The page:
Besides backhaul, with the evolving network architecture, the provisioning of fibre fronthaul will play a key role in 5G network deployment. With the growth in cloud services, we are also witnessing the mushrooming of data centres in India. As this market expands rapidly, fibre will be critical for driving high speed and low-latency requirements within data centres and between different data centres.
In a bid to hasten 5G commercialisation, the government, operators as well as independent fibre companies are speeding up fibre deployments. On the back of such efforts, optic fibre cable (OFC) coverage across the country doubled from 700,000 km in May 2014 to 1.4 million km in May 2018. Government initiatives such as BharatNet are driving fibre roll-out in the country. From 358 km of optic fibre in 2014, India now has close to 305,824 km of OFC in place under the BharatNet project. Among operators, Reliance Jio has already fiberised 70 per cent of its towers in Delhi. In fact, 50-60 per cent of its sites leased from other operators have also been fiberised. Vodafone Idea has significantly expanded its fibre network, which now spans around 233,000 km. Bharti Airtel added around 31,357 route km of fibre between the quarter ended September 2017 and the quarter ended September 2018.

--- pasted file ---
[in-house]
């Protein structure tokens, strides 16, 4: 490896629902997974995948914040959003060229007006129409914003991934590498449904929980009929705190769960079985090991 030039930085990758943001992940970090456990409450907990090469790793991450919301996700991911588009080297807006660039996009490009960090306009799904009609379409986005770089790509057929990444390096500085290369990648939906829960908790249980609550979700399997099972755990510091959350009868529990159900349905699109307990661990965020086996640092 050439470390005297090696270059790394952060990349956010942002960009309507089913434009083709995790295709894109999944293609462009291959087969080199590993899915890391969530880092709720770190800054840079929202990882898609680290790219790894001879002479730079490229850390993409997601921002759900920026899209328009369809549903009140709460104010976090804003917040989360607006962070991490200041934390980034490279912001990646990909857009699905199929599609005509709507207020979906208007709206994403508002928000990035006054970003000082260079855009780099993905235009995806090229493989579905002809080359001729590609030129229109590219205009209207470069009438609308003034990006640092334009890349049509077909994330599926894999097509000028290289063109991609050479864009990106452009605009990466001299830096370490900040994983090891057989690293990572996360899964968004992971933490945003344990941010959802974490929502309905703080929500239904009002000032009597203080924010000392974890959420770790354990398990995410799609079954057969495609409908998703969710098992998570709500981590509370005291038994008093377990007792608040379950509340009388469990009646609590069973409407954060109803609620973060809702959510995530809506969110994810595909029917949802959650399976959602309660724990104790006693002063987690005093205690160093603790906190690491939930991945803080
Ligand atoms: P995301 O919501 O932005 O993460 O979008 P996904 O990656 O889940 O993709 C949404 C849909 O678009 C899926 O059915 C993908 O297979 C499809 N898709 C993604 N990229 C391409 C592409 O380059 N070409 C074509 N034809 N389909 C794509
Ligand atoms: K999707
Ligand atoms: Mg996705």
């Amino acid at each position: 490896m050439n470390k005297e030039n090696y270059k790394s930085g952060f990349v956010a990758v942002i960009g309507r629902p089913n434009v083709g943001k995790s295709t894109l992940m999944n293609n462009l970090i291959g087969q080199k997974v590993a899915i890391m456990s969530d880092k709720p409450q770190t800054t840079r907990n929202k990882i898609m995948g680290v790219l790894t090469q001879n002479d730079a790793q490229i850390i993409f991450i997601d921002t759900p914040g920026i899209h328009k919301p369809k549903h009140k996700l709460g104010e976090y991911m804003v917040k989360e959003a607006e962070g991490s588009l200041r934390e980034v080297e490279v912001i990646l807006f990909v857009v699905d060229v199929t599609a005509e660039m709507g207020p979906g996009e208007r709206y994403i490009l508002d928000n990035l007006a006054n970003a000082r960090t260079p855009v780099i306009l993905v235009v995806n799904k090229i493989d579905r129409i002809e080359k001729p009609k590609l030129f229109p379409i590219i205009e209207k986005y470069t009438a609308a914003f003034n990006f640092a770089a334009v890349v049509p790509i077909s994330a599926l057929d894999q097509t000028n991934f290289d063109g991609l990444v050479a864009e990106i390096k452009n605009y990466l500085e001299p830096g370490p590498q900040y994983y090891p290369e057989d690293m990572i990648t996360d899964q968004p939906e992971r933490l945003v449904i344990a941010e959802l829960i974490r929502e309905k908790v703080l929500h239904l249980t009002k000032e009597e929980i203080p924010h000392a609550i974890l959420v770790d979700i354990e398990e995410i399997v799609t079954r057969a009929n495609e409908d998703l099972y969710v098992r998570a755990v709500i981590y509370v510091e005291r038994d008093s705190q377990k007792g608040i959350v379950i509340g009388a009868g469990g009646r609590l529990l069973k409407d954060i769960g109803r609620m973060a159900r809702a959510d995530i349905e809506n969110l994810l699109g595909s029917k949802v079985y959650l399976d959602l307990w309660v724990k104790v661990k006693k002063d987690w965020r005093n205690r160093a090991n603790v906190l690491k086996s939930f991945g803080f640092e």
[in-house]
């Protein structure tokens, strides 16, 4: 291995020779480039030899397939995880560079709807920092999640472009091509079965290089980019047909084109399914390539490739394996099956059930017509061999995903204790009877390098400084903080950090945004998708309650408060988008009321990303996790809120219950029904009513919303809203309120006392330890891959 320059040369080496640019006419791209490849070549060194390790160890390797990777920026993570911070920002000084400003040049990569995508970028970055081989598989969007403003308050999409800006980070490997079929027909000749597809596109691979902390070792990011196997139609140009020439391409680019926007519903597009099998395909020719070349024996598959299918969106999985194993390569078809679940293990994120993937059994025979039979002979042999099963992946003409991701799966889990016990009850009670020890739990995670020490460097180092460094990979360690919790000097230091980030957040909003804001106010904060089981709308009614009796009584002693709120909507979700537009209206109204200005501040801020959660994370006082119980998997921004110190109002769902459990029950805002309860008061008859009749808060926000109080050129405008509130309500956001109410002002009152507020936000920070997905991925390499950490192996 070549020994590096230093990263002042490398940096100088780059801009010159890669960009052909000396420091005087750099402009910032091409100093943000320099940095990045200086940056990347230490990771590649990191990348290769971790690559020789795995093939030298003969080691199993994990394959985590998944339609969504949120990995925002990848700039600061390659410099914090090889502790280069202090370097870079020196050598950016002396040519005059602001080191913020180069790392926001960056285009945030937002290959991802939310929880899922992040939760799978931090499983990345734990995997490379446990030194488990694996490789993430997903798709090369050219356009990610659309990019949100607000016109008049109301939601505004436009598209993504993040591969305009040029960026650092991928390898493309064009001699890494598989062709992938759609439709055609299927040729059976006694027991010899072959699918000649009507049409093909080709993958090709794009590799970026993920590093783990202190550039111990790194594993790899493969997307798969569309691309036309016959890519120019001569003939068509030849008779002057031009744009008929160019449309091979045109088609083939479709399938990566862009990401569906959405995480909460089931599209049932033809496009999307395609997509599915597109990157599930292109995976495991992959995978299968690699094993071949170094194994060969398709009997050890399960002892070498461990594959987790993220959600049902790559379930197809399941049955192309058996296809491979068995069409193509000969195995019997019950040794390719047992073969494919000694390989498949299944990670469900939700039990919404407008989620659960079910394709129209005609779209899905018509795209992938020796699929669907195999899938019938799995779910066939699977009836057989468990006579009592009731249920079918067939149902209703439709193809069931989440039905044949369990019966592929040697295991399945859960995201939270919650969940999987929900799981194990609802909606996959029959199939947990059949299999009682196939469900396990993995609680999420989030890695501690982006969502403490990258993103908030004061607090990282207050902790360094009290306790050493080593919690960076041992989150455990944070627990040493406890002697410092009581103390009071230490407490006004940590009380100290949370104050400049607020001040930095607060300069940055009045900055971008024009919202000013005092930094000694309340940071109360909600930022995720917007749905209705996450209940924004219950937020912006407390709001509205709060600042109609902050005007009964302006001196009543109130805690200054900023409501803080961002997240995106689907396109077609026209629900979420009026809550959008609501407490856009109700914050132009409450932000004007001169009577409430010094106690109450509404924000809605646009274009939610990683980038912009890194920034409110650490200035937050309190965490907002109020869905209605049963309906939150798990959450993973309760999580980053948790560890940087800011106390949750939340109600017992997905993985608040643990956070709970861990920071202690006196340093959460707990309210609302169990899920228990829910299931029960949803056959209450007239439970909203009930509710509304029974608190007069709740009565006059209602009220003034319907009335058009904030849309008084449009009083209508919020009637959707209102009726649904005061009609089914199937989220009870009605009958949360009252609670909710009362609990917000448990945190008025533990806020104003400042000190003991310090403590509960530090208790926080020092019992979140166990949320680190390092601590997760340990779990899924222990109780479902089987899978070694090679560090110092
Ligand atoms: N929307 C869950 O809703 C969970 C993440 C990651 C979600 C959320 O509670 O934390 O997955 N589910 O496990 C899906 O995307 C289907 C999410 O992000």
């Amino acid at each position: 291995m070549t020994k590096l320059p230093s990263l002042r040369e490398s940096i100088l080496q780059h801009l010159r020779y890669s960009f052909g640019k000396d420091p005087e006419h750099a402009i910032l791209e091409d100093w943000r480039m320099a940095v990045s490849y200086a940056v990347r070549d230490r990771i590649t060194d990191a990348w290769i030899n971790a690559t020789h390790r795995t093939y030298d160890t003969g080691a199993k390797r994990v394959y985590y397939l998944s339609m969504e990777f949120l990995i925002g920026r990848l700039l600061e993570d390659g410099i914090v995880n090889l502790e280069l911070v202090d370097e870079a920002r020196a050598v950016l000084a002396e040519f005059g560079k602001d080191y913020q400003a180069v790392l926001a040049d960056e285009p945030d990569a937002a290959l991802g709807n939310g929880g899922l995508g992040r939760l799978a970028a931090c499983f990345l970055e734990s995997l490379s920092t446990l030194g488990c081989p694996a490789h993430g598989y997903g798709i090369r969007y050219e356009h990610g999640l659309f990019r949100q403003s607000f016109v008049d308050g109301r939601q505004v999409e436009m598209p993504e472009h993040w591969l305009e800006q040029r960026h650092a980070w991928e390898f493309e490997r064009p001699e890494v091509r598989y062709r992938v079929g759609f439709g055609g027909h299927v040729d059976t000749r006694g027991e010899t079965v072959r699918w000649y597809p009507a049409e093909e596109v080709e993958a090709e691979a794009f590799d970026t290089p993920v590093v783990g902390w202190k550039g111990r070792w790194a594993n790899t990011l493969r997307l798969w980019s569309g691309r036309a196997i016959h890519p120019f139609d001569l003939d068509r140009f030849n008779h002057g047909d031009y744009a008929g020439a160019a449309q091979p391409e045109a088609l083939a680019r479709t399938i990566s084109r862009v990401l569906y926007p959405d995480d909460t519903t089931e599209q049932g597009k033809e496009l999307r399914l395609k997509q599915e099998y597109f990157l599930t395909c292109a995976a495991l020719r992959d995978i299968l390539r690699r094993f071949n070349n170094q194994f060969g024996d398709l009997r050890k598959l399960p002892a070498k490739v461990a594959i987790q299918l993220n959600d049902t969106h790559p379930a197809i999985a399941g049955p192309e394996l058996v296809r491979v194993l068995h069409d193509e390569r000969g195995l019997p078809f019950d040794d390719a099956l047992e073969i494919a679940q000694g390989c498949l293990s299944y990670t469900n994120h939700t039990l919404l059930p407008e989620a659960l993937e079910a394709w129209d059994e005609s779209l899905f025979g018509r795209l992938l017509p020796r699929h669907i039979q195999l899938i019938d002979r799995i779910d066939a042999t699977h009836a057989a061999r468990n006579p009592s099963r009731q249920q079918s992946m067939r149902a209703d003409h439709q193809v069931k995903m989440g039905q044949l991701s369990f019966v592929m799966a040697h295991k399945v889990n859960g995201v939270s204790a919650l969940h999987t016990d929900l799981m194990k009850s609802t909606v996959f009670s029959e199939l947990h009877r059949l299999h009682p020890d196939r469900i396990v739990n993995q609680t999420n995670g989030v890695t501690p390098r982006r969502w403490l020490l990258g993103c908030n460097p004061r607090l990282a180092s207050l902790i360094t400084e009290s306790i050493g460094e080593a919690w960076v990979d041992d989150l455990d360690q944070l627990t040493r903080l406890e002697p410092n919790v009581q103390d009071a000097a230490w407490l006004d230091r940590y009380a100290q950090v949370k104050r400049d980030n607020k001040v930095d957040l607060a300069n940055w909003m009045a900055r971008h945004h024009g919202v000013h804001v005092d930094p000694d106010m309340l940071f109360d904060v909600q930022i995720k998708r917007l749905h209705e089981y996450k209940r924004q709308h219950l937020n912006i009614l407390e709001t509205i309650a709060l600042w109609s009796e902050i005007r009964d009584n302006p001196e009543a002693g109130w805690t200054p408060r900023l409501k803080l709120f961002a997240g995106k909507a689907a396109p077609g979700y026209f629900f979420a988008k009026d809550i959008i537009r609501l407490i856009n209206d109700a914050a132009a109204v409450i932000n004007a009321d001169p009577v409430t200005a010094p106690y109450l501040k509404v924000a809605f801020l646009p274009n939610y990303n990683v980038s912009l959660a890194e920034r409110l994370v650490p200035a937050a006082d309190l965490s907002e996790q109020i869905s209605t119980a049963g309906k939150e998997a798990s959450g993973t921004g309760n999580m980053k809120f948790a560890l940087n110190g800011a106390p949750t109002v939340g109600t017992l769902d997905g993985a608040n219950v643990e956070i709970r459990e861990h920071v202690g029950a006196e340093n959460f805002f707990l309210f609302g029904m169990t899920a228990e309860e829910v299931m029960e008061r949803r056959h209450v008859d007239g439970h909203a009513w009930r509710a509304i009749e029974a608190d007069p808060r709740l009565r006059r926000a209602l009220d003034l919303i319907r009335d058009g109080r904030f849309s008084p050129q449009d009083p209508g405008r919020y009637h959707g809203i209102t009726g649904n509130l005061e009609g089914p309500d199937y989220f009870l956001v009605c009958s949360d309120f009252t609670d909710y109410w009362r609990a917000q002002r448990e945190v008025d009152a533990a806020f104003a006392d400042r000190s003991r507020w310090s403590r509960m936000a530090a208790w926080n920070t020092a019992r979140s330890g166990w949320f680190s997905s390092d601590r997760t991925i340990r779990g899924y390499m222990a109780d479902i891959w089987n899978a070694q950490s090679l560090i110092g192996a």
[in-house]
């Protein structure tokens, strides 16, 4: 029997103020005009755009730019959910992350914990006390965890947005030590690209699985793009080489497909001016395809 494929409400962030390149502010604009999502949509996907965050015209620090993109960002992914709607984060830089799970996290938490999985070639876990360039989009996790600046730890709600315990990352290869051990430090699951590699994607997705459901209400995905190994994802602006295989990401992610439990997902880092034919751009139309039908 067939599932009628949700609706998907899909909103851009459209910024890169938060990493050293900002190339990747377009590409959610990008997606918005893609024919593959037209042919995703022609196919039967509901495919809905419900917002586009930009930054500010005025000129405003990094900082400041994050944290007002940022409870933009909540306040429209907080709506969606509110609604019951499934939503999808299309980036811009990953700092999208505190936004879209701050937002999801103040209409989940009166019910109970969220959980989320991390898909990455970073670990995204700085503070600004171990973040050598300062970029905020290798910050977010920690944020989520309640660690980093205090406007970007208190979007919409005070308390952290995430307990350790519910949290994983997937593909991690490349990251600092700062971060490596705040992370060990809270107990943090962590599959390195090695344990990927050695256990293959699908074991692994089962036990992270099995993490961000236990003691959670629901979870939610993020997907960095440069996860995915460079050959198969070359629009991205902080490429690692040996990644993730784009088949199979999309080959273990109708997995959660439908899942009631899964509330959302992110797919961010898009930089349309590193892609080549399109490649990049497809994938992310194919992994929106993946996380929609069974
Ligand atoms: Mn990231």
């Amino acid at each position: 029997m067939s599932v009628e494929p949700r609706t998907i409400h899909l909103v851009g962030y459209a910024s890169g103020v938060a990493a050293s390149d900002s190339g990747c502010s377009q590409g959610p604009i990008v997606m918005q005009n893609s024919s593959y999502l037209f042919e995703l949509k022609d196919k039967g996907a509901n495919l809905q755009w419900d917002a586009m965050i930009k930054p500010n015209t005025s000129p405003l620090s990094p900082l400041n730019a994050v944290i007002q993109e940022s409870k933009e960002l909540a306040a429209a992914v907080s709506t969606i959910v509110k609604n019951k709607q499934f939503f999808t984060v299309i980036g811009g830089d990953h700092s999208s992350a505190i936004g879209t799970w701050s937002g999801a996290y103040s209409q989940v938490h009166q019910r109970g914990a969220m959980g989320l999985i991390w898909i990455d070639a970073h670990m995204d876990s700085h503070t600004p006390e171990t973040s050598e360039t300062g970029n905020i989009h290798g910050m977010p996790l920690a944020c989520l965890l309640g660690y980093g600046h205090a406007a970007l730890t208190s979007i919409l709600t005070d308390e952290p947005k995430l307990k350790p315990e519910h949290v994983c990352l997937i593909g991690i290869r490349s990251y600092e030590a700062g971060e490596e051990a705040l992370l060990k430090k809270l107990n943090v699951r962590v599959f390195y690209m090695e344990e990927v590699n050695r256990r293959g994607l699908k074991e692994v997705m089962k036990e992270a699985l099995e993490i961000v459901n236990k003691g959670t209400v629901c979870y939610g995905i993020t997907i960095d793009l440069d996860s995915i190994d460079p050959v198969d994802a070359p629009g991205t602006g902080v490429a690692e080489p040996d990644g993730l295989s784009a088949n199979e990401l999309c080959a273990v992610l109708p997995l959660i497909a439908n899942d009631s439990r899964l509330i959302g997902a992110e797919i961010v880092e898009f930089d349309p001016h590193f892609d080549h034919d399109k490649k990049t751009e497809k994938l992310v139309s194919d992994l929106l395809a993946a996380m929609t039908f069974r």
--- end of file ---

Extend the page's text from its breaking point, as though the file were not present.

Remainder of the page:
Fibre-to-the-home (FTTH), which offers immense opportunities, is another key factor driving fibre roll-outs by operators. Jio has begun registrations for its Jio GigaFiber services and has attracted customer interest across 1,400 cities. The operator is now connecting homes with fibre based on requests received. Further, Airtel has announced plans to invest a significant part of its Rs 240 billion capex guidance during fiscal year 2019 to expand its wired broadband network from 89 cities at present to at least 100. Bharat Sanchar Nigam Limited (BSNL) has launched its FTTH service, Bharat Fiber, and is upgrading its FTTH network across 100 cities. Going forward, India Ratings and Research expects operators to invest around Rs 700 billion during 2019-20. Much of this will be spent on fibre roll-outs.